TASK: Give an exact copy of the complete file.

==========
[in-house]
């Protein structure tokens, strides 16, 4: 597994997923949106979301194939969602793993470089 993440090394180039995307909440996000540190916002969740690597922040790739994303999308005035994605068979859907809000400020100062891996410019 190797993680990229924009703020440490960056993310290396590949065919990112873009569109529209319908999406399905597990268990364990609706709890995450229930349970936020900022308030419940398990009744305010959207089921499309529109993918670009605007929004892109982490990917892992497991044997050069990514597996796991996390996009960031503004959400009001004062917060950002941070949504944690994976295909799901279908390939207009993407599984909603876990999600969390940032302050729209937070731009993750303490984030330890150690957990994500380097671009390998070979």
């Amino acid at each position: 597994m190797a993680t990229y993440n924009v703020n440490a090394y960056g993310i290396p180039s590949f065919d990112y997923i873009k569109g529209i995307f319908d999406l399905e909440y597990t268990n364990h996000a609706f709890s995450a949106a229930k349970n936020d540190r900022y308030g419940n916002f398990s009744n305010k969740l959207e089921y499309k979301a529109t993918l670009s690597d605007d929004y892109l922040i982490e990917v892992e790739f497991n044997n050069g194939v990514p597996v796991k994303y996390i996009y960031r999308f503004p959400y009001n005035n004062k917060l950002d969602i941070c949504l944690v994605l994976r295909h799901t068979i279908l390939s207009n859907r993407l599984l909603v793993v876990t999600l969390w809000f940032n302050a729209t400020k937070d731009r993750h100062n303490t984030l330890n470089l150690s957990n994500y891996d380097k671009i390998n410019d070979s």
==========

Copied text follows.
[in-house]
């Protein structure tokens, strides 16, 4: 597994997923949106979301194939969602793993470089 993440090394180039995307909440996000540190916002969740690597922040790739994303999308005035994605068979859907809000400020100062891996410019 190797993680990229924009703020440490960056993310290396590949065919990112873009569109529209319908999406399905597990268990364990609706709890995450229930349970936020900022308030419940398990009744305010959207089921499309529109993918670009605007929004892109982490990917892992497991044997050069990514597996796991996390996009960031503004959400009001004062917060950002941070949504944690994976295909799901279908390939207009993407599984909603876990999600969390940032302050729209937070731009993750303490984030330890150690957990994500380097671009390998070979």
């Amino acid at each position: 597994m190797a993680t990229y993440n924009v703020n440490a090394y960056g993310i290396p180039s590949f065919d990112y997923i873009k569109g529209i995307f319908d999406l399905e909440y597990t268990n364990h996000a609706f709890s995450a949106a229930k349970n936020d540190r900022y308030g419940n916002f398990s009744n305010k969740l959207e089921y499309k979301a529109t993918l670009s690597d605007d929004y892109l922040i982490e990917v892992e790739f497991n044997n050069g194939v990514p597996v796991k994303y996390i996009y960031r999308f503004p959400y009001n005035n004062k917060l950002d969602i941070c949504l944690v994605l994976r295909h799901t068979i279908l390939s207009n859907r993407l599984l909603v793993v876990t999600l969390w809000f940032n302050a729209t400020k937070d731009r993750h100062n303490t984030l330890n470089l150690s957990n994500y891996d380097k671009i390998n410019d070979s």